Yesterday afternoon we spent two hours at a place called Inflatable Wonderland up at Lakeline Mall. We met my longtime friend J, who just moved to Round Rock from Orlando, and her two kids up there. J and I had been trying to get together for two weeks so she could fill me in on our 20-year high school reunion, which I skipped. I had vetoed a couple of J's suggestions because they involved being outside, which I just can't handle right now, so I figured someplace relatively enclosed and air conditioned was my best option.
I will admit, it wasn't what I had expected. I had pictured a big place out in the middle of the mall filled with grimy birthday party quality moonbounces. Instead, it's in an actual store front, and it has huge bounce houses, the likes of which I've never seen. And it was so clean; there were staff constantly moving around sweeping up trash and crumbs. It was a drastic different from a local "playnasium" that shall remain unnamed, where you come out worried about what fungus your kids might have picked up. There was a large hand-washing station with soap and disinfectant gel, and the best part was that kids were actually washing their hands.
The staff really impressed me. They all appeared to be high school or college kids, but instead of being the usual bored, disinterested summer employees, they seemed to be enjoying their jobs. They were playing ball with the kids, and leading dance contests, and teaching kids how to moonwalk.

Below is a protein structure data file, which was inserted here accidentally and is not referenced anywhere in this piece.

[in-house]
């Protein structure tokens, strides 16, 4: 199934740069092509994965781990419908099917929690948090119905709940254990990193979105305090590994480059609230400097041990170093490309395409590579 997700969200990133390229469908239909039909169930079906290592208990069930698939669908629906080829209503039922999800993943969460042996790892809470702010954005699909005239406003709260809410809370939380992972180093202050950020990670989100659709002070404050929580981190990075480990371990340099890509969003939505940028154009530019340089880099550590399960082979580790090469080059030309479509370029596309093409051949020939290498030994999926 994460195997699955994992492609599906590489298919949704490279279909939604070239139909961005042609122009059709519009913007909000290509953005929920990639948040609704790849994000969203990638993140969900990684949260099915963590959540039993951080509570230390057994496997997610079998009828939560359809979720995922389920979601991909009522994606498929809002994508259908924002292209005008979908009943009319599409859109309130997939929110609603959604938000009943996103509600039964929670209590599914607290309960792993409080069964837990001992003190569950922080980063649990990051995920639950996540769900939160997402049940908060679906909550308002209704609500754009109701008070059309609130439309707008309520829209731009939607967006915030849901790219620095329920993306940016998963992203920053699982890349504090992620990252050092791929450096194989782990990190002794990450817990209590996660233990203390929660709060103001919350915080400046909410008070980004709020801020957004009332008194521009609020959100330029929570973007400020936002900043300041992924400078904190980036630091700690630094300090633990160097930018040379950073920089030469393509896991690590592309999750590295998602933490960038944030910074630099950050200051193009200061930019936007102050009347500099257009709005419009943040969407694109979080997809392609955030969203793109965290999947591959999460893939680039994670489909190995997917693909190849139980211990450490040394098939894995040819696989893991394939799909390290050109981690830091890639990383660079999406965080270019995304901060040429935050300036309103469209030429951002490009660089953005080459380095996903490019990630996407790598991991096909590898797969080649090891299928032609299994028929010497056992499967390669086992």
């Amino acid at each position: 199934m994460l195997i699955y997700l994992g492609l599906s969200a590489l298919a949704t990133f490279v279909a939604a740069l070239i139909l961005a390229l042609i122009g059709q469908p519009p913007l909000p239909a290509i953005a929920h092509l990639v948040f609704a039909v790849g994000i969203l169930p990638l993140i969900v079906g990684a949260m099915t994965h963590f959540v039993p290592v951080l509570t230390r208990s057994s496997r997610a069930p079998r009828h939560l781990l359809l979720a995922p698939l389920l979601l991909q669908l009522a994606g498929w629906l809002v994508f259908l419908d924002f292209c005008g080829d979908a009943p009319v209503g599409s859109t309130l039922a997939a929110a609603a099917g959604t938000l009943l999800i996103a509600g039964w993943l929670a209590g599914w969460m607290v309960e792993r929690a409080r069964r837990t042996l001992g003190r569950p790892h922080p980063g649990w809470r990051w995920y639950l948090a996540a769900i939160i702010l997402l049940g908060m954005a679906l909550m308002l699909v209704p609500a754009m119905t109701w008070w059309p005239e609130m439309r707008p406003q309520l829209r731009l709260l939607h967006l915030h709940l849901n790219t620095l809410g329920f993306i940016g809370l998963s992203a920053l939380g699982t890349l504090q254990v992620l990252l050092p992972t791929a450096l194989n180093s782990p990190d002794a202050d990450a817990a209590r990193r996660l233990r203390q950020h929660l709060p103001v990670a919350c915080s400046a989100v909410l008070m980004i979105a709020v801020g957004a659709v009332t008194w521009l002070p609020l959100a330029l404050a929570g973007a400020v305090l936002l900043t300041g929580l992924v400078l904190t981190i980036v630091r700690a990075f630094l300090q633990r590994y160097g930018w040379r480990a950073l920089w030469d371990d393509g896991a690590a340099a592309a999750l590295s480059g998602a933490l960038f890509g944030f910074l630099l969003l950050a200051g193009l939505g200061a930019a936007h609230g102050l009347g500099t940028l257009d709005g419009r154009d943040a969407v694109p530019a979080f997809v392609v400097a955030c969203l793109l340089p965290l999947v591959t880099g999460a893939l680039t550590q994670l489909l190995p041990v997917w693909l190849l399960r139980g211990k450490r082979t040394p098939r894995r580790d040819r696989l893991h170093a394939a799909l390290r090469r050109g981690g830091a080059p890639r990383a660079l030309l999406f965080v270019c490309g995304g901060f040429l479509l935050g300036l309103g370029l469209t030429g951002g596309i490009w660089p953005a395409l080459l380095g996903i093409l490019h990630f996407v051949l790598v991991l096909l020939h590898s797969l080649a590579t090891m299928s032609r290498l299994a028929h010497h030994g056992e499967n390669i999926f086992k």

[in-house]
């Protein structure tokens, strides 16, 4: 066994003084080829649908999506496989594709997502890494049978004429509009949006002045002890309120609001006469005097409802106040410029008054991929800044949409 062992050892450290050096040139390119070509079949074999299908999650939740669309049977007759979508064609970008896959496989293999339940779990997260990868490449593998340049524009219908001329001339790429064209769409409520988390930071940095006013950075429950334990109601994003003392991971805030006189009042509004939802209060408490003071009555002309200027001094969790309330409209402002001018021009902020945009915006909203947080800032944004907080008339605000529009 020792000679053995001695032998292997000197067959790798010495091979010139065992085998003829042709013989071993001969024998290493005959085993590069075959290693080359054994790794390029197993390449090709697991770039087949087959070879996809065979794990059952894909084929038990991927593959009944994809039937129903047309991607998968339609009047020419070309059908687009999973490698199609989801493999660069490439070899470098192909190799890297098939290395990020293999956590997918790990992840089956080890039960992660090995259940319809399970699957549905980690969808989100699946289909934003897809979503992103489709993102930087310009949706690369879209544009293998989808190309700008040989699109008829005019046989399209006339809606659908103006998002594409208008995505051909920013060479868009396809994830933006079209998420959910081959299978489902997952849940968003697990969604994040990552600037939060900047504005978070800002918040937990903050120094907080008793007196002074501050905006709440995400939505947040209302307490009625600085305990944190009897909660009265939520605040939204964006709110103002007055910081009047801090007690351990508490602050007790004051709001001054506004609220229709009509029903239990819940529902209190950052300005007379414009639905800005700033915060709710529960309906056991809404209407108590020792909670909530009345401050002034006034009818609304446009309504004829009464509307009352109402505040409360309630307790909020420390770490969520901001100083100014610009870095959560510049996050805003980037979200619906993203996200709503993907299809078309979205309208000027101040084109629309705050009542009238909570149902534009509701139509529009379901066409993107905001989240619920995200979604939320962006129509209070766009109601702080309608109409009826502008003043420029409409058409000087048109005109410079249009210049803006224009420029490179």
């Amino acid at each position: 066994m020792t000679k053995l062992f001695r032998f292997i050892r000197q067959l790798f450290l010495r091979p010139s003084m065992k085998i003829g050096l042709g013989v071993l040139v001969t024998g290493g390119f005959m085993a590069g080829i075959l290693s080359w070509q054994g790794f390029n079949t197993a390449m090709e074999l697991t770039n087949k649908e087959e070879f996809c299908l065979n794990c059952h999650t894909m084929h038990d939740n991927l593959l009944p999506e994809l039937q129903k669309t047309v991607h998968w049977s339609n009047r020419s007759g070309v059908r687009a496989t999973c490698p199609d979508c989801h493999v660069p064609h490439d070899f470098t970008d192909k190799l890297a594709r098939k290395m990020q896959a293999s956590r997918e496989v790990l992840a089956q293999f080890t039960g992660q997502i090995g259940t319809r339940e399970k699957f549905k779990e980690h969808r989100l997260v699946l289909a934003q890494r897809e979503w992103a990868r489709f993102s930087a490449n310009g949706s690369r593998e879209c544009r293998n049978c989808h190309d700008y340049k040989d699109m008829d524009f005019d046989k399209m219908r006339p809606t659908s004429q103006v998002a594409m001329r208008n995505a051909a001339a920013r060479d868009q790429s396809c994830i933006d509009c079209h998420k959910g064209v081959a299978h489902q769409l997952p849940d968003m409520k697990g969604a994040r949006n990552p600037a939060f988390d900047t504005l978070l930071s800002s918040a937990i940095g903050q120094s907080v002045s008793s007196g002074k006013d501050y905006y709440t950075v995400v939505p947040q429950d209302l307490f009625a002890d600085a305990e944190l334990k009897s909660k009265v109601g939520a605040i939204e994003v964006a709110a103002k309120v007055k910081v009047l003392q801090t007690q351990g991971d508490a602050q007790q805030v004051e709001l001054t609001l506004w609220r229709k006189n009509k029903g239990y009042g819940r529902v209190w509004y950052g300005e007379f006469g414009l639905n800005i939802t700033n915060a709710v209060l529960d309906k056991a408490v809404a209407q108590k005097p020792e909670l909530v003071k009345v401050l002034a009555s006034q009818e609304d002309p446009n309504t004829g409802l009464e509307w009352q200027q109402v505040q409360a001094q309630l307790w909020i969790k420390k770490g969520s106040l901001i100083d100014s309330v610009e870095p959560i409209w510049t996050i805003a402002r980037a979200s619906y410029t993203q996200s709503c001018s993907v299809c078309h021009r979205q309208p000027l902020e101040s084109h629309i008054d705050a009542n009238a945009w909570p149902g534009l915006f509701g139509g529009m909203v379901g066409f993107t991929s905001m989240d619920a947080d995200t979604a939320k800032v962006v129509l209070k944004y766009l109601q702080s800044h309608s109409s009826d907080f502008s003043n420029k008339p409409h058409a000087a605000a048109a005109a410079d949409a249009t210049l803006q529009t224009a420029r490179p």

I had been worried about taking Campbell there, afraid that he'd get flattened by big kids in the bouncy things, but the place had two bounce houses specifically for little ones. And oh was Campbell in heaven. He bounced himself silly the whole time we were there, only taking a break for some ice cream.
The girls had just as much fun, tearing around playing tag and hide-n-seek with J's kids. I saw them only when they zipped by during one of their games or when they stopped to beg for water. When we left they both begged for a return visit.
I was impressed with the security measures taken. When we went in, the staff member at the front desk put wrist bands on all of us with matching numbers. We couldn't leave until we'd shown the staff member at the exit all of our wrist bands - if the numbers hadn't matched, I wouldn't have been allowed to leave with the kids. That was very reassuring to me.
So why was it hell?
Because it was so.freaking.noisy. And chaotic. I don't do well in crowds, and as a result, I avoid them at all costs. So being trapped in a confined space with 100 screaming, running kids was pretty much my worst nightmare. Plus, the Ozone Action Day-induced migraine that had been looming all day exploded while we were there. I managed to hang on for two hours, just because the kids were having so much fun. If Campbell had melted down at any point, we would have been out of there in a flash.
And while the kids were playing, I got the run down on all the good gossip from the reunion. Someday maybe I'll go to one. Or maybe not.
But right now, I'm fending off repeated requests for a return trip to the place. I think if Campbell could talk, he'd be begging to go, too. I've been giving them my standard, "We'll see" answer and hoping that they'll forget all about it during our week at the beach.
And pigs might fly.